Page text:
I believe in signs. I believe that when you are open and receptive to guidance, the Universe sends you signals. Don’t get me wrong, I am not some New Age Shirley MacLaine, crystal loving woman (although to each their own), but I firmly believe in the Laws of Attraction.
Sometimes things happen and you look back and think, “You can’t make this shit up!” My mom’s memorial/ash scattering was such an experience. This month marks the anniversary of both her birthday and her passing. Perhaps some day I’ll write more about my relationship with my mom, but suffice it to say it was complicated. She succumbed to a valiant fight with breast cancer. She bravely fought and won the first round, but surrendered to the second so dementia wouldn’t rob her of her self. That’s a story for another day.
A year after she passed, on her birthday, I arranged to meet her sisters in her beloved North Carolina mountains to scatter her ashes. I had just filed for divorce, my kids were super busy, so I traveled alone. I reunited with my aunts and cousins, who are very religious people living a quiet life in a small town. I sprang for dinner that night and the tab for 15 or so kids and adults was less than $200. They were awed by my generosity. I was awed by the low cost of living!
The next day we went into a national park and snuck into a closed area. I was impressed by my religious kin’s law-breaking ways! My uncle performed a lovely brief service, I had a slideshow of photos. We all shared memories of my mom and then we got down to the business of scooping ashes. One aunt retreated from this because it creeped her out. I had purchased some kitchen scoops thankfully, and there are now a bunch of well-fertilized azaleas up in the mountains.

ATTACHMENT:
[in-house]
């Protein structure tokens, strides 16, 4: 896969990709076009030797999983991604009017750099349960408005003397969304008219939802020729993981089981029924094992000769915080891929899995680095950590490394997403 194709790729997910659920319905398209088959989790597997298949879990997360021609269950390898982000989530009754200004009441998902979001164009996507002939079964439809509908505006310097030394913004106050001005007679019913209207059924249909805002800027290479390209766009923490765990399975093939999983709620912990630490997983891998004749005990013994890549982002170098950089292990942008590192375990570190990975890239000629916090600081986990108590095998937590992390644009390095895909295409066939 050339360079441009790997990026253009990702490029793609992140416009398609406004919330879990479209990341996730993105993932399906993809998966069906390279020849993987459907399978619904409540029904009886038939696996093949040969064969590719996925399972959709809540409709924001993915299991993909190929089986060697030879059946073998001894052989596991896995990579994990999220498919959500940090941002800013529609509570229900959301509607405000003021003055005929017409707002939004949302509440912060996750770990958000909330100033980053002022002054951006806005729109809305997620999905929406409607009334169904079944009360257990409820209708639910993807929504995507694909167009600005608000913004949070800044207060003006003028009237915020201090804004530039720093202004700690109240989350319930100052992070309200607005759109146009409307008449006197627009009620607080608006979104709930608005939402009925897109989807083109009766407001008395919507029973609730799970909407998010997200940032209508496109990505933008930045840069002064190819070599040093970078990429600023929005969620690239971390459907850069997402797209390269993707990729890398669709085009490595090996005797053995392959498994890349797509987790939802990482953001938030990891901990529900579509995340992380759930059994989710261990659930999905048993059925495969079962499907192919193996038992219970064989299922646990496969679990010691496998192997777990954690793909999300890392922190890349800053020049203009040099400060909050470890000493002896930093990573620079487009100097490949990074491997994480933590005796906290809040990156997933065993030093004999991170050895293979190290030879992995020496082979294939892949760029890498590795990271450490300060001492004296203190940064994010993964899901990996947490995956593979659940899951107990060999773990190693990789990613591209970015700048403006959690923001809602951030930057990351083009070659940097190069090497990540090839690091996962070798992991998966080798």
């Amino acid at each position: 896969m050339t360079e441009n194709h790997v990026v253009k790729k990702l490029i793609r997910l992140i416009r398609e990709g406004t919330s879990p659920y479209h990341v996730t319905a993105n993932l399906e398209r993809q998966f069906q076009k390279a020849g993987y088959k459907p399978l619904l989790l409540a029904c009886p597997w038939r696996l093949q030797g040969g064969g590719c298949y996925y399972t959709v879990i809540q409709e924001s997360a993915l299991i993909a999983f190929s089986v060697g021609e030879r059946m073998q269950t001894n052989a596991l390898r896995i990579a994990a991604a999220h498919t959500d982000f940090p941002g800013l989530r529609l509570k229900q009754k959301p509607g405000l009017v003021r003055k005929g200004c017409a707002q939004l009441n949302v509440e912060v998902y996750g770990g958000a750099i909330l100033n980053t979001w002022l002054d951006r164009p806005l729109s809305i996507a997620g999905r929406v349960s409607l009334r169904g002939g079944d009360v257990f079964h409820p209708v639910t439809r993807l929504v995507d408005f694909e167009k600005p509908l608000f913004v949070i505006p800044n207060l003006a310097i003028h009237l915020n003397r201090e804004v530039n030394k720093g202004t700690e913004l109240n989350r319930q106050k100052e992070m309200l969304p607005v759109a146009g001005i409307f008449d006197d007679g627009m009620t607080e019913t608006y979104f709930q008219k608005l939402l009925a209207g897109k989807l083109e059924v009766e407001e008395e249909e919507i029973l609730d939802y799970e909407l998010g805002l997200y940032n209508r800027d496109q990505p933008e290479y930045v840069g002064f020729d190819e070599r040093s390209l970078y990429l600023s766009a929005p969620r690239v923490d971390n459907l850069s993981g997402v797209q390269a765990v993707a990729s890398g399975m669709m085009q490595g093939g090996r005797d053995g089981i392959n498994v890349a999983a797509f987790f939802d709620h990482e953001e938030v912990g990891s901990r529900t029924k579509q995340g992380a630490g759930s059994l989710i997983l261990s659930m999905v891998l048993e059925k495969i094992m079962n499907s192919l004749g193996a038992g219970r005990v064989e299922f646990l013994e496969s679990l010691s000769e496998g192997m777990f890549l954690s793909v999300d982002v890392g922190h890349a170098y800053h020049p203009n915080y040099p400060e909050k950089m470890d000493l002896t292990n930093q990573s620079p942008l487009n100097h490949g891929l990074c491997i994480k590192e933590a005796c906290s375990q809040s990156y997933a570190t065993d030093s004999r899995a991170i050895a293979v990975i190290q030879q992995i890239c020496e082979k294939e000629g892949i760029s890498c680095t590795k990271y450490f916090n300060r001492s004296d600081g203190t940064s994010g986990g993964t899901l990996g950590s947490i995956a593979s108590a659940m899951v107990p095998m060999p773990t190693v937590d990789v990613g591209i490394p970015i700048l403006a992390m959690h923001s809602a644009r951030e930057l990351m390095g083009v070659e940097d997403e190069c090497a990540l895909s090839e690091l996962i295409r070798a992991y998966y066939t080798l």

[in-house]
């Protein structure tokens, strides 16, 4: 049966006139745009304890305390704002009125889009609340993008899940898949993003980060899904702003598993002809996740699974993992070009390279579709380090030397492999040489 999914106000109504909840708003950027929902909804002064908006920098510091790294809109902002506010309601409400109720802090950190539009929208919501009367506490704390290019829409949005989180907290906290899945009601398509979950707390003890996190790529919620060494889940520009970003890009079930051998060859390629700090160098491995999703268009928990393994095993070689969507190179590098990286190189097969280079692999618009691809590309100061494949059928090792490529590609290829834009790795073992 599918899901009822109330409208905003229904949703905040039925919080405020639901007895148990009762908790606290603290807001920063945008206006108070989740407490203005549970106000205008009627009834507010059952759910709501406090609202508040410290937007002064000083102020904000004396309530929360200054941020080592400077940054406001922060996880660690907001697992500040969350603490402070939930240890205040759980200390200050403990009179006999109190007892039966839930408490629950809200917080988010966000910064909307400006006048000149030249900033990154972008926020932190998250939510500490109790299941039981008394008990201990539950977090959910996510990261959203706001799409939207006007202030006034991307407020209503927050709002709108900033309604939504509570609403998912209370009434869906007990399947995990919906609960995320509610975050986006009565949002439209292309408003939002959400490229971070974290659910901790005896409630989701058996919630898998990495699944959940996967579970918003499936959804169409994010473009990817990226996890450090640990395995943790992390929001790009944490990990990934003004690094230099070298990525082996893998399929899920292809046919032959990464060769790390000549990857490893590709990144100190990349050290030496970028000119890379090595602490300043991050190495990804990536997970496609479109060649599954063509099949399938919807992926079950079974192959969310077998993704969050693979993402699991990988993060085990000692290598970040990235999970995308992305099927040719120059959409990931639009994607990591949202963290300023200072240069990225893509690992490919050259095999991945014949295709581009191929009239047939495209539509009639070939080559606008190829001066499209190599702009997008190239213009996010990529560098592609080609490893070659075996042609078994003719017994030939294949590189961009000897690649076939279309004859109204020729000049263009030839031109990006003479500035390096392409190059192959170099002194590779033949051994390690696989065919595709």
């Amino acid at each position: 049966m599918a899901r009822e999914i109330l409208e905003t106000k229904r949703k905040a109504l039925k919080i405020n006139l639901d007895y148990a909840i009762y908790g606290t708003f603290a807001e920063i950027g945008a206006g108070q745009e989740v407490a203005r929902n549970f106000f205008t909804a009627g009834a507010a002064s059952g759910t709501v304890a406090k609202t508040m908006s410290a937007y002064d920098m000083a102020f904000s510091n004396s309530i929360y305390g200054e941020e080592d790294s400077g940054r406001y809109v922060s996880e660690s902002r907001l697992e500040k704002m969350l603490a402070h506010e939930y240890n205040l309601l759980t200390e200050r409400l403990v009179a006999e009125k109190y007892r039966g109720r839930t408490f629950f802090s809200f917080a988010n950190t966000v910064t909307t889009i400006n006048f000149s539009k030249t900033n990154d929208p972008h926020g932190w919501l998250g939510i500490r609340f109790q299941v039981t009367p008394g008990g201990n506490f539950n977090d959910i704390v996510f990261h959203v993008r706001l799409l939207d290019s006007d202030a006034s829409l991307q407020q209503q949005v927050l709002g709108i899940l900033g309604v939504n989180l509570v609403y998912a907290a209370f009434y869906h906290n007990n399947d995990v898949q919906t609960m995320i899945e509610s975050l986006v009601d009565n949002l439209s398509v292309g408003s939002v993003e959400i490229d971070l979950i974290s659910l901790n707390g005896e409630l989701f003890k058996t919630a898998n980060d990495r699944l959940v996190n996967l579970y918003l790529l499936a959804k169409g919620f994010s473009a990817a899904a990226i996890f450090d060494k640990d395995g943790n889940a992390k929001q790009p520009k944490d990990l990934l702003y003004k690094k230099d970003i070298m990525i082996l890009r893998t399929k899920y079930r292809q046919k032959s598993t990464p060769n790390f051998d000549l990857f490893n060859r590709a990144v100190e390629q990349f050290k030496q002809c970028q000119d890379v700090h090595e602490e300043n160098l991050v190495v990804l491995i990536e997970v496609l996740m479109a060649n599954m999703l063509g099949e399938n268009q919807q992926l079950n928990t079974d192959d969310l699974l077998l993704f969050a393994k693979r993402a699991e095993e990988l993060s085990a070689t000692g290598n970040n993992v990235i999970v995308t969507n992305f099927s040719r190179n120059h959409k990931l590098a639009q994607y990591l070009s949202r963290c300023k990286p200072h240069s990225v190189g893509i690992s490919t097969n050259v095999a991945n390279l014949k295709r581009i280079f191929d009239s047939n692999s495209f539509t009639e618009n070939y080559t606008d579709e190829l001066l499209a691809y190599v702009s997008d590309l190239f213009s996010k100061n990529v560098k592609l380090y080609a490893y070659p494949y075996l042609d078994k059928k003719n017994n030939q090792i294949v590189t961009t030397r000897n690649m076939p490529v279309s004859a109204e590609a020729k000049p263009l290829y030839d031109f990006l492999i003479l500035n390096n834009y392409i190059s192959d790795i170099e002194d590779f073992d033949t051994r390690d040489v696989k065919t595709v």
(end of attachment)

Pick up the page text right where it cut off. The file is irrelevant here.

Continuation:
It was simple, meaningful and I appreciated the love and acceptance only a family can provide at these times. My cousins are hilarious. As we got in the car, one gently asks how I was feeling. When I said I was fine, so the other immediately asks if we can 1) stop at a bathroom and 2) could we stop at the outlet mall on the way back to town. I laughed and said that sounded great and surely my mom would approve.
We stopped at one of the park’s cultural centers for the bathroom break. I moved like lightening and was done first. As I emerged from the bathroom, I saw two men, cowboys, dismounting from their horses for a bathroom break. Never having met a stranger, I walked up and began chatting with them. I rode as a teenager and had spent a decade as a horse show mom to my daughter. Horses were the passion always shared between me, my mom and my daughter. My mom and I spent countless hours watching Taz ride.
I told the cowboy a bit about my equestrian history. He immediately said, “Ride my horse!” What?! Is he nuts? The next thing you know, my purse is hanging from the hitching post, I’m up on the horse and headed down the trail with the other cowboy. One aunt emerges from the restroom to hear me hollering at her to grab my purse and I’ll be back shortly.
I trot and gallop a couple of miles down the trail with the other cowboy. We chat about the horses, why they were here and other small talk. Then my realistic brain gently says, “Excuse me, Maggie. You are on a strange horse with no helmet with a strange man. Perhaps it’s time too turn around?”
We return with my cousin snapping photos of my return like a paparazzi. As I get off, I hug the cowboy who had given me his horse. I tell him with tears in my eyes that he has no idea how much this meant to me. Then I tell him why we were in the mountains that day and that his gift to me was a sign from my mother that she is happy and sending me love and happy thoughts.
So yes, I believe in signs. They happen to me all the time and they damn sure aren’t coincidences. Finding my new house was full of signs, so perhaps I’ll tell you about that one day.
In the meantime, instead of a song today (because I wasn’t coming up with anything that tickled my fancy), here is a great podcast from This American Life on the same theme. Enjoy.